Wednesday, March 29, 2006
Monday, March 27, 2006
"The US is now caught between the militias and the guerrillas and the situation will deteriorate quickly.
"Here's a likely scenario for how this will play out: deeper entrenchment within US bases (to limit casualties) and pledges of neutrality (Rumsfeld) will prove hollow. Ongoing ethnic slaughter will force US intervention to curtail the militias. Inevitably, this will increase tensions with the militias and quickly spin out of control. Military and police units sent to confront the militias will melt down (again), due to conflicting loyalties. Several large battles with militias will drive up US casualties sharply. Supply lines to US bases from Kuwait will be cut. Protesters will march on US bases to demand a withdrawal. Oil production via the south will be cut (again), bringing Iraqi oil exports to a halt. Meanwhile, the government will continue its ineffectual debate within the green zone, as irrelevant to the reality on the ground in the country as ever. Unable to function in the mounting chaos and facing a collapse in public support for the war, the US military will be forced to withdraw in haste. It will be ugly."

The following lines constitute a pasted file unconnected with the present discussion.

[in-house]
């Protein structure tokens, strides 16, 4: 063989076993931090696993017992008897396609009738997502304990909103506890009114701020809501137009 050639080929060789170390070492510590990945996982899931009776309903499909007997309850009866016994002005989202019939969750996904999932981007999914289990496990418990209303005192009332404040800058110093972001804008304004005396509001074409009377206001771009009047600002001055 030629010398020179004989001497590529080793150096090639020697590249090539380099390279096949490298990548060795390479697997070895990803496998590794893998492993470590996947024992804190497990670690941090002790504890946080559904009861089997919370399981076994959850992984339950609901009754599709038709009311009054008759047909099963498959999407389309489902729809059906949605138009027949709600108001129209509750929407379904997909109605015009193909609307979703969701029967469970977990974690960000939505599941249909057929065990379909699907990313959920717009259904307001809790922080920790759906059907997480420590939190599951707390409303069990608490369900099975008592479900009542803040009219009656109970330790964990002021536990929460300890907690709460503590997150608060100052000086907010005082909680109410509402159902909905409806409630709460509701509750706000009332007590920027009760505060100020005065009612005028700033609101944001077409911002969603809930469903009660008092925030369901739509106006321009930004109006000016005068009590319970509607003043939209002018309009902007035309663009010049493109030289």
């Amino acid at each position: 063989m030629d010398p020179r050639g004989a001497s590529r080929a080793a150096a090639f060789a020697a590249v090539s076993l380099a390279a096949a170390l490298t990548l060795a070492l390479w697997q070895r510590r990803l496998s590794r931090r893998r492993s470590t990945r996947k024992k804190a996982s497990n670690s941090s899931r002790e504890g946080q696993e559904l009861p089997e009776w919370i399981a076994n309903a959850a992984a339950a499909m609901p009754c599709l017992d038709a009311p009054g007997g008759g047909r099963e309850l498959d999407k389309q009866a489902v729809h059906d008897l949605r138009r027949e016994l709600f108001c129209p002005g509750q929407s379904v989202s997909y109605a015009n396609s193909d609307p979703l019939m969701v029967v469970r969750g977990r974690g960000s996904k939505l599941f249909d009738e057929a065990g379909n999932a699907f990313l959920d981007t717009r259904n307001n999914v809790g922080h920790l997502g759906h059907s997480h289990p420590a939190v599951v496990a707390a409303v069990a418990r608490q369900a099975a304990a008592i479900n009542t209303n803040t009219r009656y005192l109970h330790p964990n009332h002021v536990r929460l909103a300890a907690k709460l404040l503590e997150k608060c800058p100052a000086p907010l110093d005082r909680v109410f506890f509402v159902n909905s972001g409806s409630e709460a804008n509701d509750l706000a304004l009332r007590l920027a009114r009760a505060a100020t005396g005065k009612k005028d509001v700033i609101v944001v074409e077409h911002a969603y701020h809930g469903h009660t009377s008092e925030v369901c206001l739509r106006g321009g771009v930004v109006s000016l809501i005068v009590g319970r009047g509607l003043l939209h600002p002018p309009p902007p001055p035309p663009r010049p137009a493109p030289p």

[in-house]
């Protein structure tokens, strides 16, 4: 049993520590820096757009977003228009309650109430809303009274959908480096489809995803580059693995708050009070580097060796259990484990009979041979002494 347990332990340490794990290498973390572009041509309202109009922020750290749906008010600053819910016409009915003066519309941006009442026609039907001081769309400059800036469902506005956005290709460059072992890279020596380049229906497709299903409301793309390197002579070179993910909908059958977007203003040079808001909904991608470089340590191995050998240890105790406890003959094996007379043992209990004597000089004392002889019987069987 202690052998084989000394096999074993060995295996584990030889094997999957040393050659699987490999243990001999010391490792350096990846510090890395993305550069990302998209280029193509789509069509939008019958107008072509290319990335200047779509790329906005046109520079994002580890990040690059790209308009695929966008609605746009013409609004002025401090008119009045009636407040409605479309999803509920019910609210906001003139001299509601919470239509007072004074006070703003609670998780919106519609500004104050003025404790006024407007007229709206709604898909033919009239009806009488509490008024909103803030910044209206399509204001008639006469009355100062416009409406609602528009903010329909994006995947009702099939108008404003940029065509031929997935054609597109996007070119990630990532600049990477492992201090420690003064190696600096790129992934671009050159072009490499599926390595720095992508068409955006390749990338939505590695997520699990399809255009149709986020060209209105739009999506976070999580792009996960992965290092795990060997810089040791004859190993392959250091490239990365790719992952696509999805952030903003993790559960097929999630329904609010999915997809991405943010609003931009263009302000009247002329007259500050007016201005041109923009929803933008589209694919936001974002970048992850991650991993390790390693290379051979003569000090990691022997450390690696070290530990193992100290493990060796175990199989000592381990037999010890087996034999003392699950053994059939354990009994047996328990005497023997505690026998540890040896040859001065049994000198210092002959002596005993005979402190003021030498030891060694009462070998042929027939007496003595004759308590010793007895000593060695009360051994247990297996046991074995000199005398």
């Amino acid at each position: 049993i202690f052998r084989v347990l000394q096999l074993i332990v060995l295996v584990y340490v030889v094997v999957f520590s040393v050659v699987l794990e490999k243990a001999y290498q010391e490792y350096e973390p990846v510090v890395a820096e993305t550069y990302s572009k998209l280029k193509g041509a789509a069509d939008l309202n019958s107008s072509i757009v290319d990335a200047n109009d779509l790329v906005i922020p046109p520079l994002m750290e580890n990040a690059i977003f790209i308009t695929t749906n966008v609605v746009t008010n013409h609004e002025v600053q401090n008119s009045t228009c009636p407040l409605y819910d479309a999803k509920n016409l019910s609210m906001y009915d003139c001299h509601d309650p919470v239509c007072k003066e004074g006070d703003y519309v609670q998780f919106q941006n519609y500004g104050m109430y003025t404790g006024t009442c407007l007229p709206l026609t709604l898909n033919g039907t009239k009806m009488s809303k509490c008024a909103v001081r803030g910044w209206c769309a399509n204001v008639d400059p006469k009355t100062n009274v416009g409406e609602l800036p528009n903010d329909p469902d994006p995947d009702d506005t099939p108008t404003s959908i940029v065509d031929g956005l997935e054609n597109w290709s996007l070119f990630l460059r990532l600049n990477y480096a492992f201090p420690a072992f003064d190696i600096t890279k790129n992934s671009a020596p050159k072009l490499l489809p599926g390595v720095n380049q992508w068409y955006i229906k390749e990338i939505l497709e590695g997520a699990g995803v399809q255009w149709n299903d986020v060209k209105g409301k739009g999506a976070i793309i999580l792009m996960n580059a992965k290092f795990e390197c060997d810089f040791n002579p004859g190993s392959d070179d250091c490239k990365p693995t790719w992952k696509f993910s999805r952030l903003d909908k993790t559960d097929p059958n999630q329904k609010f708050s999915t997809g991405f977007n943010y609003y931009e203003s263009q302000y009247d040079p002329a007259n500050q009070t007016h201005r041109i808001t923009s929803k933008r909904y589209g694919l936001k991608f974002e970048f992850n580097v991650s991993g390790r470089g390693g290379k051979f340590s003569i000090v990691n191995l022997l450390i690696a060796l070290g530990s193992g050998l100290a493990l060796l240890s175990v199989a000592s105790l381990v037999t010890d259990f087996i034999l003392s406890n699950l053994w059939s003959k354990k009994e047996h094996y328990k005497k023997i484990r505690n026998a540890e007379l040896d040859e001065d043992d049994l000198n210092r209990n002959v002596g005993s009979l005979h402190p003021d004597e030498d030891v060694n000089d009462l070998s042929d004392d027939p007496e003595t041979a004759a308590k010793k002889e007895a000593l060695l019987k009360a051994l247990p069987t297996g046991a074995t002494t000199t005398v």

I watch the talking head morons on CNN prattle on about how the "next few weeks will be critical. This thing is not lost, yet" and I wonder what planet pundits are recruited from. Iraq was lost, when the U.S. invaded without a plan and without sufficient resources or organization to accomplish basic, necessary obvious goals, like provide security, quickly improve electricity production or potable water supplies, restore the Iraqi economy and provide immediate employment.
When Bush said that he would leave withdrawal to a future President, I knew the gig was up. The U.S. cannot possibly sustain 3 more years in Iraq.